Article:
New health measures are up in some San Francisco restaurants amid the rapid spread of the COVID-19 omicron variant, SFGATE reported.

On Tuesday, Outer Richmond’s Cassava and Hayes Valley’s Zuni Café announced their requirement for customers to present proof that they received their booster shots against COVID-19.

“We made the decision because that’s the guidance we were hearing from experts in the field of public health and infectious diseases,” chef Nathan Norris of Zuni said. “… Our interest was to keep a safe space where people can continue to dine and receive hospitality.”

Booster vaccines manufactured by Moderna and Pfizer were proven in preliminary lab trials to increase antibody levels against the new virus variant. 18-year-olds and over are qualified to get a booster shot six months after their primary vaccine series if they got Moderna or Pfizer, and two months after getting the J&J vaccine.

The voice of the customers on booster requirements was heard on Instagram through a poll posted by Cassava.

Several patrons approve of taking the step as they feel safer when dining if the booster requirement is in place.

“Ever since the beginning, we always wanted to be one step ahead to protect us,” Yuka Ioroi, Cassava owner, said. “We’re scared of long COVID, and because we’re in food and beverage, we really don’t want to lose our sense of taste and smell. That can be detrimental to our careers.”

Iorio wanted to have the new measure in place rather than temporarily shutting indoor dining, which some restaurants in the Bay Area already did for safety purposes.

This step is meant to retain the staff at Zuni, Norris said.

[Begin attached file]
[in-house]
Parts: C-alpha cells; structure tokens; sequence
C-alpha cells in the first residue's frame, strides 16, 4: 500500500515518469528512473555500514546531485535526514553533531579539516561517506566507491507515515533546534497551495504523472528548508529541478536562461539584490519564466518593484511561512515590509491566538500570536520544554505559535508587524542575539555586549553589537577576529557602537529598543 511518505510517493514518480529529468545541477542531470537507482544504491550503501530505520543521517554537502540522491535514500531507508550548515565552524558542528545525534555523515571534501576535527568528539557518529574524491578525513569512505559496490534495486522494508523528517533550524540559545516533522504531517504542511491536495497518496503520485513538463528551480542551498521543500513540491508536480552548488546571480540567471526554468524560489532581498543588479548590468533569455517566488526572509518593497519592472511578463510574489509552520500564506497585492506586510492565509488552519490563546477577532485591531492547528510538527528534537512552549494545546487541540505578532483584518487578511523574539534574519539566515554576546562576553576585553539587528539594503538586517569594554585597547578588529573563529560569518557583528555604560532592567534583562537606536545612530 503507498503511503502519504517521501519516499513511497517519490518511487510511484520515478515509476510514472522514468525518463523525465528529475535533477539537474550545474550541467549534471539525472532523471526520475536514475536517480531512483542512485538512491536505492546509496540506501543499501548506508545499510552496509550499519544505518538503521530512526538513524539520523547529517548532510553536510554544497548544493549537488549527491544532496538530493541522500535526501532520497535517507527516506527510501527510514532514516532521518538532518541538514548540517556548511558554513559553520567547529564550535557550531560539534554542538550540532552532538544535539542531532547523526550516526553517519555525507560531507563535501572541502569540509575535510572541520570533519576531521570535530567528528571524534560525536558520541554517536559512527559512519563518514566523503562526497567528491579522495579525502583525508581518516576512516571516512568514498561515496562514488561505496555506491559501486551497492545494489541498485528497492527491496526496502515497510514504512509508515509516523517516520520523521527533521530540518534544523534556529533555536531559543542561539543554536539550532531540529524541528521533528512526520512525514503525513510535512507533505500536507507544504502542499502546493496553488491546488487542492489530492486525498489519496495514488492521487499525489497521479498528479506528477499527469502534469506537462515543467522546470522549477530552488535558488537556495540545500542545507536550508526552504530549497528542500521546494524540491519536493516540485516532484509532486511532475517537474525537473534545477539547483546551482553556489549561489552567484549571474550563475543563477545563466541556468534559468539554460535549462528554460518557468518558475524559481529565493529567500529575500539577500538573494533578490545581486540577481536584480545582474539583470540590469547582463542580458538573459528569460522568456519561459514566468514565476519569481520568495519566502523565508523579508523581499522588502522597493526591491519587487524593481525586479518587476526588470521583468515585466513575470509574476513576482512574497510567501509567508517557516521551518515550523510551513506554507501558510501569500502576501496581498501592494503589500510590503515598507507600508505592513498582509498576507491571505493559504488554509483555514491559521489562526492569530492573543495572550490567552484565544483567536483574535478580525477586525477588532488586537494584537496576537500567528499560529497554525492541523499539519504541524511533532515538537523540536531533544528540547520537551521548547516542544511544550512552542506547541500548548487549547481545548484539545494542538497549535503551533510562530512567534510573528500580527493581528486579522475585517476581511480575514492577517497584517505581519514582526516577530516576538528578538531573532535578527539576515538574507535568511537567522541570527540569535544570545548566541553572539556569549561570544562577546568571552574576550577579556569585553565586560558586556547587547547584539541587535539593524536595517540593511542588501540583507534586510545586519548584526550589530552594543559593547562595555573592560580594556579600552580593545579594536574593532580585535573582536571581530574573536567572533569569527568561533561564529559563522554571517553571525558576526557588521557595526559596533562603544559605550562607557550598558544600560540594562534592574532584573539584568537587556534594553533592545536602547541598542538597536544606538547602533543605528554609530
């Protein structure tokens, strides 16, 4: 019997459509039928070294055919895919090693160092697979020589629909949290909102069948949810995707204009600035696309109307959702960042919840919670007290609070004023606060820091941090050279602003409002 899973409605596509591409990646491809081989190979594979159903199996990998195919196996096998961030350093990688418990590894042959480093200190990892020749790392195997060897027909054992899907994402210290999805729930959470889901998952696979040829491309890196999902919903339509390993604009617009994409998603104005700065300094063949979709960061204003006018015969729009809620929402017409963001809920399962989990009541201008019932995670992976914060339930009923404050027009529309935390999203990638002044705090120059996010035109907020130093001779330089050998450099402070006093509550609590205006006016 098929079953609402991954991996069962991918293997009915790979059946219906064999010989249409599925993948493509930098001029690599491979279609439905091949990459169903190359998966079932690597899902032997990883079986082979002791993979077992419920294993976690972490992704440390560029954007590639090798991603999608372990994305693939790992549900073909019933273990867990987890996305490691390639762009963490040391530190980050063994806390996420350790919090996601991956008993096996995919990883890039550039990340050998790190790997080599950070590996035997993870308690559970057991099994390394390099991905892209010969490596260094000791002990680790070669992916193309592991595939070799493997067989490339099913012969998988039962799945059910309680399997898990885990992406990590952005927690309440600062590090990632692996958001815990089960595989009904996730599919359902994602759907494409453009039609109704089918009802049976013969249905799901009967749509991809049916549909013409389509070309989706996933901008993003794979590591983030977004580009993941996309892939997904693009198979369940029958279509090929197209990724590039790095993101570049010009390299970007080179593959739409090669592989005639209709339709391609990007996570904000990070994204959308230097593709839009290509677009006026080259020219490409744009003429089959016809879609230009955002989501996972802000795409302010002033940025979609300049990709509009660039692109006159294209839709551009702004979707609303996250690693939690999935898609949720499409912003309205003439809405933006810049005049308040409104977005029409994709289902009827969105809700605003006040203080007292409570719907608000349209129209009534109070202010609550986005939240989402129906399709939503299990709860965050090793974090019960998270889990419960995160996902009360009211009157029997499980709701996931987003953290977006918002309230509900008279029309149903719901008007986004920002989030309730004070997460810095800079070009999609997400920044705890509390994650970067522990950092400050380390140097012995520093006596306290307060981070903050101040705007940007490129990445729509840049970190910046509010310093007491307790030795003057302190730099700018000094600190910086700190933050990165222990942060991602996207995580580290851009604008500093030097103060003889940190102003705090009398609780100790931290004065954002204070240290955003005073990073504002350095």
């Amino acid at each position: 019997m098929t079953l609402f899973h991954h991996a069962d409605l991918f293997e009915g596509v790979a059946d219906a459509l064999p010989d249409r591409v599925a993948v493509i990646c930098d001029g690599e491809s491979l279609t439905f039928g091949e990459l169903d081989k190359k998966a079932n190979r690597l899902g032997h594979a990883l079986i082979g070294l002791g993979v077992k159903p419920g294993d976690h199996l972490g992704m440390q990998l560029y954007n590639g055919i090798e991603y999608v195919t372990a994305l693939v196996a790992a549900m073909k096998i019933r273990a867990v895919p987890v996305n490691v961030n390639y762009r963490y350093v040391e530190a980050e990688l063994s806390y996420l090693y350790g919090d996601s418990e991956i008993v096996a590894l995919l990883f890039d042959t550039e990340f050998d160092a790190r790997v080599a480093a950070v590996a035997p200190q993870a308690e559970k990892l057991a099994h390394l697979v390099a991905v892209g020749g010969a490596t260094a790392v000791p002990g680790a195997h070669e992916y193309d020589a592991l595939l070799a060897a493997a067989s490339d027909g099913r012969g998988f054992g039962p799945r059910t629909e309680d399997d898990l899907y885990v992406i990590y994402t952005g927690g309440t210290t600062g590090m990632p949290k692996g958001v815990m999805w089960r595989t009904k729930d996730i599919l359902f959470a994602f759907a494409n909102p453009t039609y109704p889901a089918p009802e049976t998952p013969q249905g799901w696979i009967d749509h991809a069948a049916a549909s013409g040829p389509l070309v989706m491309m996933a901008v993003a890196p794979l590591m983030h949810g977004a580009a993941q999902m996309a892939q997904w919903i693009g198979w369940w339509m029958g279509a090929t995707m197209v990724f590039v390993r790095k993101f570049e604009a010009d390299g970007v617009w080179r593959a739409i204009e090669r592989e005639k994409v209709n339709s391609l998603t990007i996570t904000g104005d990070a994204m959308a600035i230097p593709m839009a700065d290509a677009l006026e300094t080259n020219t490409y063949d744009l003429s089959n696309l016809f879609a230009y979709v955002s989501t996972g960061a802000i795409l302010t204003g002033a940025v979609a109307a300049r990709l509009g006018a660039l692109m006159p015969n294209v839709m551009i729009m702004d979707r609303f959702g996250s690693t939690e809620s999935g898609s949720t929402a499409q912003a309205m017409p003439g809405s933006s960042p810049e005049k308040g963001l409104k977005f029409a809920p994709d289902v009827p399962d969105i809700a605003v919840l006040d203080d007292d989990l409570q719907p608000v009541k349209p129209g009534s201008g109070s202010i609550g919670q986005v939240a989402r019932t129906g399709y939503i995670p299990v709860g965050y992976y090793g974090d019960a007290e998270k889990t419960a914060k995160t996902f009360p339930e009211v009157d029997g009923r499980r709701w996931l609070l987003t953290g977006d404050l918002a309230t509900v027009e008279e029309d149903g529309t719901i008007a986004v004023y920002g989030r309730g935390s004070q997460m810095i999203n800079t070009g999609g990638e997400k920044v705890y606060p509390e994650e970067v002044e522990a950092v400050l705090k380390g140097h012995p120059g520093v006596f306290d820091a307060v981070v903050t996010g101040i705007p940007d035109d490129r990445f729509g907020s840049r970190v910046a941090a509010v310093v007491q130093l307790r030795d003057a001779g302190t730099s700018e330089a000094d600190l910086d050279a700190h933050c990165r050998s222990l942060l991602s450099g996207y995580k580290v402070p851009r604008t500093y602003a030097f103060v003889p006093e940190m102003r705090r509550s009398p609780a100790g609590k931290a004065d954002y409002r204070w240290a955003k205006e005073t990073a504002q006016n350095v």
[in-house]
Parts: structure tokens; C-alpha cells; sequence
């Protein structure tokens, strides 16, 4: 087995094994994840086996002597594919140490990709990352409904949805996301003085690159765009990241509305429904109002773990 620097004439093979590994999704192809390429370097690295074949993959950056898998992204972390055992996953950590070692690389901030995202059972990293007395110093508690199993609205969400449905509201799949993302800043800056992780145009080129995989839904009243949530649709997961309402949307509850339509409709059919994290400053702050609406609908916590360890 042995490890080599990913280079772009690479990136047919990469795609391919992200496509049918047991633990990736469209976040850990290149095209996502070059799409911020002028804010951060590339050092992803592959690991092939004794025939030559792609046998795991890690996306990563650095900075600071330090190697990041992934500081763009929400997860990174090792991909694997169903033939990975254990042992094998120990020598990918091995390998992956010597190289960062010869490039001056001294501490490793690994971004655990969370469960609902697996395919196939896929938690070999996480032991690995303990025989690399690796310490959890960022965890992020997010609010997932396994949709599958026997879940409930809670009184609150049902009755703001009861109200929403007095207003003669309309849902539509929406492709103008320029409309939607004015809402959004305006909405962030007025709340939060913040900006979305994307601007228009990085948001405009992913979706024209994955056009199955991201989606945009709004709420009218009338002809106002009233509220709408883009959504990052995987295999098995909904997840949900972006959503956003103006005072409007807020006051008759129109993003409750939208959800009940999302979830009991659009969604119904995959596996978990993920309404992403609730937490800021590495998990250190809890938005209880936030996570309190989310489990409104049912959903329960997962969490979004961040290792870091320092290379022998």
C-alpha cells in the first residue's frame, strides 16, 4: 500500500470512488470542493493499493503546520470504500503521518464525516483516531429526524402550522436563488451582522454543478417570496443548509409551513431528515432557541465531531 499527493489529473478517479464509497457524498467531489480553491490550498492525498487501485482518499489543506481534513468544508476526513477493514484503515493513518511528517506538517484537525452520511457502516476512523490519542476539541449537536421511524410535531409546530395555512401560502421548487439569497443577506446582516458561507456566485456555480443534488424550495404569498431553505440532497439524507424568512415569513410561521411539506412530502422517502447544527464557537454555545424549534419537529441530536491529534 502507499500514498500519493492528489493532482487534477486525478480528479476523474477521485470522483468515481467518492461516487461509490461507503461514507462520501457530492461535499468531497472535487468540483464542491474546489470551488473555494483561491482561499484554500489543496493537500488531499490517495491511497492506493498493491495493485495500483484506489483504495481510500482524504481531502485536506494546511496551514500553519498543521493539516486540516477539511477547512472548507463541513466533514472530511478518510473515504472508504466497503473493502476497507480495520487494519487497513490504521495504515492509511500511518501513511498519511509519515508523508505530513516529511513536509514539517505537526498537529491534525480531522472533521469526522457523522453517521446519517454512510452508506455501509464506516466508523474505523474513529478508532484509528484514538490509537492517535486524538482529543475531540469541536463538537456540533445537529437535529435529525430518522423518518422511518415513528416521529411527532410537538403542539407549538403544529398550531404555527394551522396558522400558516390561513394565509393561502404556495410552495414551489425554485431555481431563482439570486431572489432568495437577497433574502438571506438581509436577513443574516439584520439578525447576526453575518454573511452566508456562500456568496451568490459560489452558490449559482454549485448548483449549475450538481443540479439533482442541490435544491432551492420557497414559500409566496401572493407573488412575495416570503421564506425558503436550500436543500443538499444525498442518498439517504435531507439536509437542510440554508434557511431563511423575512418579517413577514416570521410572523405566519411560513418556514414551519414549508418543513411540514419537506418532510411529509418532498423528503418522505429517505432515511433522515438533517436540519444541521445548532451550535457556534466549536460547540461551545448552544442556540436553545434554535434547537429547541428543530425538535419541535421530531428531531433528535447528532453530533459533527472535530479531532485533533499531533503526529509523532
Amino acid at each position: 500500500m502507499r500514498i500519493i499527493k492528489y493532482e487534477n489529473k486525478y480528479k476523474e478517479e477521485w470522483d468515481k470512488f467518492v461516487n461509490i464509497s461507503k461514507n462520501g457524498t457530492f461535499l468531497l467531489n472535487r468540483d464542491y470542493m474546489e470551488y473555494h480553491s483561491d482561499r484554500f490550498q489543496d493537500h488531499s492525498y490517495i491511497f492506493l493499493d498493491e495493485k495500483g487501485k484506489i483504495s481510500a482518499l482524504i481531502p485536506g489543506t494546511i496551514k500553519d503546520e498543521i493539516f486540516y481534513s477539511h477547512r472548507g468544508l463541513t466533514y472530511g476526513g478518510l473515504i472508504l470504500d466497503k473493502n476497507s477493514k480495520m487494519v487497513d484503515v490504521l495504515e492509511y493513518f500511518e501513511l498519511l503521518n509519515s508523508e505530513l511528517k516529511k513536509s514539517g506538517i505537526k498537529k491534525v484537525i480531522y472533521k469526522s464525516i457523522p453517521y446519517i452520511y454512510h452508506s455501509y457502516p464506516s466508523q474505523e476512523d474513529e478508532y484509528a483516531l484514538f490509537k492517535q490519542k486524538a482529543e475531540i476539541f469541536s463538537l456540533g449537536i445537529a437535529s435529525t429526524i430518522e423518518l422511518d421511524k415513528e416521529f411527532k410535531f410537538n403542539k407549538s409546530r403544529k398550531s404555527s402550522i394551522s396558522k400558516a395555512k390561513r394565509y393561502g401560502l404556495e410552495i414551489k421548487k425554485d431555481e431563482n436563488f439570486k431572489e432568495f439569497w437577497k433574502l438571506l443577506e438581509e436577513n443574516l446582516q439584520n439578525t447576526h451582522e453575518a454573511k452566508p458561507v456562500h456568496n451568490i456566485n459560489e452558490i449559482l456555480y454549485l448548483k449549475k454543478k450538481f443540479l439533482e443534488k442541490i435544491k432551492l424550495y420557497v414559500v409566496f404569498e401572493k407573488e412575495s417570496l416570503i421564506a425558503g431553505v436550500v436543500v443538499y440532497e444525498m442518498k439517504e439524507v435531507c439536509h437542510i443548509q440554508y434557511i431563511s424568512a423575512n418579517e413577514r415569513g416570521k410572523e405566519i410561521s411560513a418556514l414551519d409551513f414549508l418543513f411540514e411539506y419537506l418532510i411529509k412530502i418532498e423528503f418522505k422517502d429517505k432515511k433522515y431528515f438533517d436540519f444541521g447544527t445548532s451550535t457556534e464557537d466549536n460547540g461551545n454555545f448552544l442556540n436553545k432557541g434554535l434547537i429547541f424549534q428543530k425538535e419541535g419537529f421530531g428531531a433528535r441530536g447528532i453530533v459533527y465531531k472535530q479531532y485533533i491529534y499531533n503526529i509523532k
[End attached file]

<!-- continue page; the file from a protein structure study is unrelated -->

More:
“We have a responsibility absent kind of a public sector effort to make sure people have income and can play their bills,” he said. “… We’re not opposed to closing, and it’s not that we wouldn’t close under any circumstance, but we know the harms that come from that so we think that this a responsible step to take.”

All of the workers have already got the booster shot, Ioroi said, thus, they back the decision.

The new measure also gathered support from customers who already booked reservations. But not all approved and was “quite upset.”

“I said, ‘I’m sorry we don’t agree on that.’ … Hopefully people understand that what we are doing is mitigation, lessening the chances of us conducting and spreading,” she said.

Customers at Zuni have also been receptive to the new requirement, Norris said.

“There’s been no reasonable pushback,” he said. “I’ve been called a Nazi and a fascist by Instagram lurkers, but we haven’t had any informed pushback.”

The booster requirement went on full swing at Cassava on Wednesday. Zuni, meanwhile, plans to begin requiring proof on Dec. 29.

“Our perspective is that our customers expect us to take this kind of step,” Norris said. “Most restaurants like Zuni in the Bay Area have a similar clientele and they expect this kind of step as well. I expect a number of other businesses will do similar things.”